In each house, only one or two GOP members came to the floor, called the session to order and then immediately adjourned it. Republican leaders say neither house had the votes to pass, but Evers says they did this at their own peril because now they have to explain their actions to voters.  

Justin Sullivan / Getty Images

Democrats at the State Capitol introduced yet another marijuana bill last week. This one would decriminalize possession of smaller amounts of the drug — 28 grams or less. Democrats say decriminalization would decrease racial disparities in the criminal justice system. 

Marti Mikkelson

Thursday is the deadline for people living in a massive homeless camp in downtown Milwaukee to leave, so the state can begin work on a stormwater runoff project. 

The Department of Transportation (DOT) passed out notices a few weeks ago to campers in the "tent city" near 6th and Clybourn streets, telling them they have to vacate by the end of October. State and county officials have been working with different agencies and have vowed that everybody will get the services that they need. 

Althouse

State Senate Majority Leader Scott Fitzgerald joined the chorus of rebukes last week of President Trump's likening the impeachment probe to a lynching. Fitzgerald called lynching a "terrible word" and instead called the impeachment probe a "political witch hunt." 

Fitzgerald is running to replace Republican Congressman Jim Sensenbrenner, who is retiring in 2020.  He's rarely criticized Trump.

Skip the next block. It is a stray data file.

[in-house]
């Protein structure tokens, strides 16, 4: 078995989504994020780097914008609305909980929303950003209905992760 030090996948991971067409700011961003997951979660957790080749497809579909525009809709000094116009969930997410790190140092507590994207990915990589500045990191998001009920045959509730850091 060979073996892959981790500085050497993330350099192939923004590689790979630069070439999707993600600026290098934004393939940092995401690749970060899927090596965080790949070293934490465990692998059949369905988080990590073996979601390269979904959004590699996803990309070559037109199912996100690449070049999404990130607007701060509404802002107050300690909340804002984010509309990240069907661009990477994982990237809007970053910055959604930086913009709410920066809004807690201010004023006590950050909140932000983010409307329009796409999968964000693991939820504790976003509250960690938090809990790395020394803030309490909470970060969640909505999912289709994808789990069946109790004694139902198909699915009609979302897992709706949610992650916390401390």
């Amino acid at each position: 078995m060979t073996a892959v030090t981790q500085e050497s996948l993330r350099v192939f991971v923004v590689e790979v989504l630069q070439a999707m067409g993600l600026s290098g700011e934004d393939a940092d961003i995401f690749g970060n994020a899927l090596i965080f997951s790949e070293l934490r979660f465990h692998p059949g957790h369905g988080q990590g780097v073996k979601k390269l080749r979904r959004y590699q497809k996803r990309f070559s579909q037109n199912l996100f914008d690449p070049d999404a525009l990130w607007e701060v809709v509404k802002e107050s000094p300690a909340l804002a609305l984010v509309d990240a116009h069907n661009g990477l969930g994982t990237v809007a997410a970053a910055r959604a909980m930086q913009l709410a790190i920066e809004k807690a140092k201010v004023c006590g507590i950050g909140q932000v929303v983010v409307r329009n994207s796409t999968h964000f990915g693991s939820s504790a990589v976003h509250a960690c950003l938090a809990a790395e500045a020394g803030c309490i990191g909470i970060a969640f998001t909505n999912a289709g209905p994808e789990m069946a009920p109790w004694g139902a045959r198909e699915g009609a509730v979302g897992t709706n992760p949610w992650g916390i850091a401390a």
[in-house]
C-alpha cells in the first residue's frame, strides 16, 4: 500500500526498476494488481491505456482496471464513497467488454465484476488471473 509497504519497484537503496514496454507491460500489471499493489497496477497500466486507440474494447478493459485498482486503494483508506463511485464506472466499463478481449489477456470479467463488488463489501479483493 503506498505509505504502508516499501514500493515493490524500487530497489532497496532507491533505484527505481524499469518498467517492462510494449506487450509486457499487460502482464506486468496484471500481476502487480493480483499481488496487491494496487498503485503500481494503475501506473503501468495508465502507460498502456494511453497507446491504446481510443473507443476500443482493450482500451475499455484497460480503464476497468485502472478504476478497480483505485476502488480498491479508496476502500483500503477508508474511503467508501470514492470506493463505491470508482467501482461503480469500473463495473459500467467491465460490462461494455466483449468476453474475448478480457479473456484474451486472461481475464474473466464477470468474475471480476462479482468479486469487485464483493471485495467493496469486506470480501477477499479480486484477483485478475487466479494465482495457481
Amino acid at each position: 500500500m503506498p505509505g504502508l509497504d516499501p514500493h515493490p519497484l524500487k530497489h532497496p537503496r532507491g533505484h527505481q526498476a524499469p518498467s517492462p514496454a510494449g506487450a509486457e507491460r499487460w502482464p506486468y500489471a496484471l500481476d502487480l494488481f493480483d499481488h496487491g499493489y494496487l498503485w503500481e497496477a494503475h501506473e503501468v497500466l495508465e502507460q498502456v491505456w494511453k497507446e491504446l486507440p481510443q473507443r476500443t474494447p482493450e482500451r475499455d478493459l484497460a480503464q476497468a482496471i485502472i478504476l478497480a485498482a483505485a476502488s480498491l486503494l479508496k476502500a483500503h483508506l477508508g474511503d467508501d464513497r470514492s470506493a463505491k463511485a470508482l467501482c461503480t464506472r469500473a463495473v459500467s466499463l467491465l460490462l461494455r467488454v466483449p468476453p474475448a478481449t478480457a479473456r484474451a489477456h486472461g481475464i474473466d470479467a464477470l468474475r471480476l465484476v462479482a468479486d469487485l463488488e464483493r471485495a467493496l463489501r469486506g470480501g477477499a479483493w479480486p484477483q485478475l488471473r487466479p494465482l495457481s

promesaartstudio / stock.adobe.com

An increasing number of Midwestern states are legalizing marijuana in some form or another. Will Wisconsin do the same? State lawmakers have mixed opinions on the issue.

Melissa Sargent, D-Madison, has been a member of the state Assembly for six years — and that's about how long she's been working on a bill that would fully legalize marijuana in Wisconsin. While she's authored legislation three times, it's never gone anywhere in the Republican-controlled Legislature. But with neighboring states approving recreational cannabis, she feels like it's time to try again.

Marti Mikkelson

Updated on Oct. 21 at 12:40 p.m.

Strauss Brands is no longer looking to build a slaughterhouse at Century City, which is on Milwaukee's north side, the company's president and CEO announced Monday afternoon.

Justin Sullivan/Getty Images

The unprecedented powers of the Wisconsin governor went under a microscope last week. The Wisconsin Supreme Court agreed to hear a case seeking to dramatically scale back the ability of governors to use partial budget vetoes to change the intent of the Legislature. 

Lauren Sigfusson

Where do you go when you're homeless and you're being forced to relocate from the shelter you found under a bridge? That's the dilemma that dozens of people who have been living in a homeless camp, or "tent city," in downtown Milwaukee are facing. 

State officials have ordered campers to vacate the area near 6th and Clybourn streets by the end of the October, so work on a stormwater runoff project can begin. The camp started with a few makeshift shelters a couple years ago but has grown to more than 60 tents.  

The Republican-controlled state Legislature got back into full swing last week, with lawmakers passing dozens of bills to kick off the fall session. One measure that drew a lot of attention: the state Assembly voted to make accommodations for Democratic Rep. Jimmy Anderson, who uses a wheelchair. Anderson would be able to phone in to meetings, instead of always having to appear in person. Anderson threatened to sue if the Assembly didn't help him.